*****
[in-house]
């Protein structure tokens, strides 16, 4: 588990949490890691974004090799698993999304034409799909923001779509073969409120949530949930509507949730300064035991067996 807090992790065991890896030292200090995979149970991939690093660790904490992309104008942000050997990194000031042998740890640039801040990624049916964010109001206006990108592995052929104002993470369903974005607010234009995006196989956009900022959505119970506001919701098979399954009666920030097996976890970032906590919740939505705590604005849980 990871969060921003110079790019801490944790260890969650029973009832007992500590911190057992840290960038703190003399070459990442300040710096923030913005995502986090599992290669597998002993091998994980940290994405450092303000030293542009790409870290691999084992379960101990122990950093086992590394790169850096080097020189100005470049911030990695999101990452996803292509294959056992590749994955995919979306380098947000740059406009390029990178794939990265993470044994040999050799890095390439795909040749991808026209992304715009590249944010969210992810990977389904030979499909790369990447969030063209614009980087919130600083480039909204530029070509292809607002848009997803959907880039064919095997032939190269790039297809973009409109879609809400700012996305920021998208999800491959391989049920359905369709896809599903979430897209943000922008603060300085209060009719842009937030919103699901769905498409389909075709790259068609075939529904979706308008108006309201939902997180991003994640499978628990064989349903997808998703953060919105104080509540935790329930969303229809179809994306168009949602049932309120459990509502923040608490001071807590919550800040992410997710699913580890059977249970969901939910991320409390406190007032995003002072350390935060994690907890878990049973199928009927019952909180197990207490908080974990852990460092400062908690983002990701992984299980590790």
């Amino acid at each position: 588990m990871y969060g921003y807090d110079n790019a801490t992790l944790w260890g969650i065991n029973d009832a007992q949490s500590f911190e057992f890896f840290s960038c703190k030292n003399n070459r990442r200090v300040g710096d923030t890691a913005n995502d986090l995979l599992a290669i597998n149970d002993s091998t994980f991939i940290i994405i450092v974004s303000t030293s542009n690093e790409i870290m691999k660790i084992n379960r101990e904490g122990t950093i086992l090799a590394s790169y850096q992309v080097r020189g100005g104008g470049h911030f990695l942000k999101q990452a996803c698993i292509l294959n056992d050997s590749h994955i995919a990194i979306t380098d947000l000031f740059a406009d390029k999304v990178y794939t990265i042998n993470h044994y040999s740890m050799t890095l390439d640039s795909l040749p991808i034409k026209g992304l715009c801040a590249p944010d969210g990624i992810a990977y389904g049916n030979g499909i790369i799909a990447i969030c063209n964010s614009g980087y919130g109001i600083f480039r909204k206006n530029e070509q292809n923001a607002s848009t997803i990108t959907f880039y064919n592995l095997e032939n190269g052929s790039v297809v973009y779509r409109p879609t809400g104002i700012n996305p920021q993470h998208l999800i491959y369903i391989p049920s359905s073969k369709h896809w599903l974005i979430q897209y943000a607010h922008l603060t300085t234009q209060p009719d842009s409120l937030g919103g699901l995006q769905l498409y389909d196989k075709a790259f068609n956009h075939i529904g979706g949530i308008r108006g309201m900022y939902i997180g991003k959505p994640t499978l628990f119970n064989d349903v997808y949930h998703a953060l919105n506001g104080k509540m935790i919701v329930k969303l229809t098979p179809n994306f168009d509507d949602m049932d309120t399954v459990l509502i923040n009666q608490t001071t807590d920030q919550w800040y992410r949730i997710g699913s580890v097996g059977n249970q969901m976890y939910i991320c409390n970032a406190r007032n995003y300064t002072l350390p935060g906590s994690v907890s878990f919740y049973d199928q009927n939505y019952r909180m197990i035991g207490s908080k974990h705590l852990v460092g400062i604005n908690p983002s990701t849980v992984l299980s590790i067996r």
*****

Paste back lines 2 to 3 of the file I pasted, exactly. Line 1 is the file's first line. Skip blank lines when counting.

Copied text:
């Protein structure tokens, strides 16, 4: 588990949490890691974004090799698993999304034409799909923001779509073969409120949530949930509507949730300064035991067996 807090992790065991890896030292200090995979149970991939690093660790904490992309104008942000050997990194000031042998740890640039801040990624049916964010109001206006990108592995052929104002993470369903974005607010234009995006196989956009900022959505119970506001919701098979399954009666920030097996976890970032906590919740939505705590604005849980 990871969060921003110079790019801490944790260890969650029973009832007992500590911190057992840290960038703190003399070459990442300040710096923030913005995502986090599992290669597998002993091998994980940290994405450092303000030293542009790409870290691999084992379960101990122990950093086992590394790169850096080097020189100005470049911030990695999101990452996803292509294959056992590749994955995919979306380098947000740059406009390029990178794939990265993470044994040999050799890095390439795909040749991808026209992304715009590249944010969210992810990977389904030979499909790369990447969030063209614009980087919130600083480039909204530029070509292809607002848009997803959907880039064919095997032939190269790039297809973009409109879609809400700012996305920021998208999800491959391989049920359905369709896809599903979430897209943000922008603060300085209060009719842009937030919103699901769905498409389909075709790259068609075939529904979706308008108006309201939902997180991003994640499978628990064989349903997808998703953060919105104080509540935790329930969303229809179809994306168009949602049932309120459990509502923040608490001071807590919550800040992410997710699913580890059977249970969901939910991320409390406190007032995003002072350390935060994690907890878990049973199928009927019952909180197990207490908080974990852990460092400062908690983002990701992984299980590790």
């Amino acid at each position: 588990m990871y969060g921003y807090d110079n790019a801490t992790l944790w260890g969650i065991n029973d009832a007992q949490s500590f911190e057992f890896f840290s960038c703190k030292n003399n070459r990442r200090v300040g710096d923030t890691a913005n995502d986090l995979l599992a290669i597998n149970d002993s091998t994980f991939i940290i994405i450092v974004s303000t030293s542009n690093e790409i870290m691999k660790i084992n379960r101990e904490g122990t950093i086992l090799a590394s790169y850096q992309v080097r020189g100005g104008g470049h911030f990695l942000k999101q990452a996803c698993i292509l294959n056992d050997s590749h994955i995919a990194i979306t380098d947000l000031f740059a406009d390029k999304v990178y794939t990265i042998n993470h044994y040999s740890m050799t890095l390439d640039s795909l040749p991808i034409k026209g992304l715009c801040a590249p944010d969210g990624i992810a990977y389904g049916n030979g499909i790369i799909a990447i969030c063209n964010s614009g980087y919130g109001i600083f480039r909204k206006n530029e070509q292809n923001a607002s848009t997803i990108t959907f880039y064919n592995l095997e032939n190269g052929s790039v297809v973009y779509r409109p879609t809400g104002i700012n996305p920021q993470h998208l999800i491959y369903i391989p049920s359905s073969k369709h896809w599903l974005i979430q897209y943000a607010h922008l603060t300085t234009q209060p009719d842009s409120l937030g919103g699901l995006q769905l498409y389909d196989k075709a790259f068609n956009h075939i529904g979706g949530i308008r108006g309201m900022y939902i997180g991003k959505p994640t499978l628990f119970n064989d349903v997808y949930h998703a953060l919105n506001g104080k509540m935790i919701v329930k969303l229809t098979p179809n994306f168009d509507d949602m049932d309120t399954v459990l509502i923040n009666q608490t001071t807590d920030q919550w800040y992410r949730i997710g699913s580890v097996g059977n249970q969901m976890y939910i991320c409390n970032a406190r007032n995003y300064t002072l350390p935060g906590s994690v907890s878990f919740y049973d199928q009927n939505y019952r909180m197990i035991g207490s908080k974990h705590l852990v460092g400062i604005n908690p983002s990701t849980v992984l299980s590790i067996r």